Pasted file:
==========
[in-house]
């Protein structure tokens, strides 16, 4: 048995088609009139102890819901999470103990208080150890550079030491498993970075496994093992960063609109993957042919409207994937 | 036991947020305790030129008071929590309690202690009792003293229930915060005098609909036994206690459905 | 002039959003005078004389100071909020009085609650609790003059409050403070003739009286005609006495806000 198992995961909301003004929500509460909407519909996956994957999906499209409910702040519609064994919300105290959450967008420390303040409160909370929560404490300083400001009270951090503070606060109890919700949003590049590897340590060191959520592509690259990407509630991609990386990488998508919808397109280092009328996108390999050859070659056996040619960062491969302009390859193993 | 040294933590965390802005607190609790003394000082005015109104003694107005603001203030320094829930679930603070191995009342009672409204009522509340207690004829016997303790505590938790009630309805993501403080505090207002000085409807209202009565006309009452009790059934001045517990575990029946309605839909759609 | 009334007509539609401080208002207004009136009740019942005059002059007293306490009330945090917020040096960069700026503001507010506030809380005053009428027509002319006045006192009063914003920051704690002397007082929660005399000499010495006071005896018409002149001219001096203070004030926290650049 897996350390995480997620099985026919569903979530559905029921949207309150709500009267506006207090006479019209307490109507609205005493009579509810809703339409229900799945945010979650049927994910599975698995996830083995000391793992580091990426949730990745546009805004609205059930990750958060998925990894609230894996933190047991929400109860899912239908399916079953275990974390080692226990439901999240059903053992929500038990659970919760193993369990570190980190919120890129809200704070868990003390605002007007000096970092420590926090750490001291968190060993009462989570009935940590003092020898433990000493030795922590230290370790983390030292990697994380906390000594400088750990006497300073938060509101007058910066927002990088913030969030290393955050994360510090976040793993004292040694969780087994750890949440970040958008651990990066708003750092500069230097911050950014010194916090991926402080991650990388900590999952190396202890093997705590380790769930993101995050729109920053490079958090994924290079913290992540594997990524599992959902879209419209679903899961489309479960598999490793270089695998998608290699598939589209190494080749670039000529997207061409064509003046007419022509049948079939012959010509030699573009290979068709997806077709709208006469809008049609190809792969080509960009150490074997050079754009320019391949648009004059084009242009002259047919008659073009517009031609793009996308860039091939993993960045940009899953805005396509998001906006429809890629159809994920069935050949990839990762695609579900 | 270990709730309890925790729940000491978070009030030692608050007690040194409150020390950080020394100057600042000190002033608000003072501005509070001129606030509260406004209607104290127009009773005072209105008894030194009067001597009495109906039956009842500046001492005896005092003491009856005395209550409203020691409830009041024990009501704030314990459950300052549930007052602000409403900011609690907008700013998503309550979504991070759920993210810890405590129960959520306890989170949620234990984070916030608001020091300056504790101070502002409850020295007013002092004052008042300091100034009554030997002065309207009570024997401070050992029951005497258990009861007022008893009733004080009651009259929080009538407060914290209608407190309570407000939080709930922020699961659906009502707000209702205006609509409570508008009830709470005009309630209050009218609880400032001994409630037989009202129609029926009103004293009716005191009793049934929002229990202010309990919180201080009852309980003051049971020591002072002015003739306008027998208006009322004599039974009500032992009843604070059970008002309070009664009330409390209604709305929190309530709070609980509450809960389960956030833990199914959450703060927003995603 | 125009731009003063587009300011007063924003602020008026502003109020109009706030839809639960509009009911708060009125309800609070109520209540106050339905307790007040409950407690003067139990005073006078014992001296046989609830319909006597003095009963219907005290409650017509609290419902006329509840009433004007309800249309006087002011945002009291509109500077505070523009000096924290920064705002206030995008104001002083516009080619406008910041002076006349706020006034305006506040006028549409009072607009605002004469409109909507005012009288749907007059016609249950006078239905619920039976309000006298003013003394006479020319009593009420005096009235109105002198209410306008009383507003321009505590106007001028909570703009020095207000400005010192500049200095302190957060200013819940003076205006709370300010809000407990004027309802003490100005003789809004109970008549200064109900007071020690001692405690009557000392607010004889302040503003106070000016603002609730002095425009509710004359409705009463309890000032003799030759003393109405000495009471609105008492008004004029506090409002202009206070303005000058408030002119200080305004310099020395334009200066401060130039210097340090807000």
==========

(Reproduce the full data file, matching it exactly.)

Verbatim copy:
[in-house]
């Protein structure tokens, strides 16, 4: 048995088609009139102890819901999470103990208080150890550079030491498993970075496994093992960063609109993957042919409207994937 | 036991947020305790030129008071929590309690202690009792003293229930915060005098609909036994206690459905 | 002039959003005078004389100071909020009085609650609790003059409050403070003739009286005609006495806000 198992995961909301003004929500509460909407519909996956994957999906499209409910702040519609064994919300105290959450967008420390303040409160909370929560404490300083400001009270951090503070606060109890919700949003590049590897340590060191959520592509690259990407509630991609990386990488998508919808397109280092009328996108390999050859070659056996040619960062491969302009390859193993 | 040294933590965390802005607190609790003394000082005015109104003694107005603001203030320094829930679930603070191995009342009672409204009522509340207690004829016997303790505590938790009630309805993501403080505090207002000085409807209202009565006309009452009790059934001045517990575990029946309605839909759609 | 009334007509539609401080208002207004009136009740019942005059002059007293306490009330945090917020040096960069700026503001507010506030809380005053009428027509002319006045006192009063914003920051704690002397007082929660005399000499010495006071005896018409002149001219001096203070004030926290650049 897996350390995480997620099985026919569903979530559905029921949207309150709500009267506006207090006479019209307490109507609205005493009579509810809703339409229900799945945010979650049927994910599975698995996830083995000391793992580091990426949730990745546009805004609205059930990750958060998925990894609230894996933190047991929400109860899912239908399916079953275990974390080692226990439901999240059903053992929500038990659970919760193993369990570190980190919120890129809200704070868990003390605002007007000096970092420590926090750490001291968190060993009462989570009935940590003092020898433990000493030795922590230290370790983390030292990697994380906390000594400088750990006497300073938060509101007058910066927002990088913030969030290393955050994360510090976040793993004292040694969780087994750890949440970040958008651990990066708003750092500069230097911050950014010194916090991926402080991650990388900590999952190396202890093997705590380790769930993101995050729109920053490079958090994924290079913290992540594997990524599992959902879209419209679903899961489309479960598999490793270089695998998608290699598939589209190494080749670039000529997207061409064509003046007419022509049948079939012959010509030699573009290979068709997806077709709208006469809008049609190809792969080509960009150490074997050079754009320019391949648009004059084009242009002259047919008659073009517009031609793009996308860039091939993993960045940009899953805005396509998001906006429809890629159809994920069935050949990839990762695609579900 | 270990709730309890925790729940000491978070009030030692608050007690040194409150020390950080020394100057600042000190002033608000003072501005509070001129606030509260406004209607104290127009009773005072209105008894030194009067001597009495109906039956009842500046001492005896005092003491009856005395209550409203020691409830009041024990009501704030314990459950300052549930007052602000409403900011609690907008700013998503309550979504991070759920993210810890405590129960959520306890989170949620234990984070916030608001020091300056504790101070502002409850020295007013002092004052008042300091100034009554030997002065309207009570024997401070050992029951005497258990009861007022008893009733004080009651009259929080009538407060914290209608407190309570407000939080709930922020699961659906009502707000209702205006609509409570508008009830709470005009309630209050009218609880400032001994409630037989009202129609029926009103004293009716005191009793049934929002229990202010309990919180201080009852309980003051049971020591002072002015003739306008027998208006009322004599039974009500032992009843604070059970008002309070009664009330409390209604709305929190309530709070609980509450809960389960956030833990199914959450703060927003995603 | 125009731009003063587009300011007063924003602020008026502003109020109009706030839809639960509009009911708060009125309800609070109520209540106050339905307790007040409950407690003067139990005073006078014992001296046989609830319909006597003095009963219907005290409650017509609290419902006329509840009433004007309800249309006087002011945002009291509109500077505070523009000096924290920064705002206030995008104001002083516009080619406008910041002076006349706020006034305006506040006028549409009072607009605002004469409109909507005012009288749907007059016609249950006078239905619920039976309000006298003013003394006479020319009593009420005096009235109105002198209410306008009383507003321009505590106007001028909570703009020095207000400005010192500049200095302190957060200013819940003076205006709370300010809000407990004027309802003490100005003789809004109970008549200064109900007071020690001692405690009557000392607010004889302040503003106070000016603002609730002095425009509710004359409705009463309890000032003799030759003393109405000495009471609105008492008004004029506090409002202009206070303005000058408030002119200080305004310099020395334009200066401060130039210097340090807000």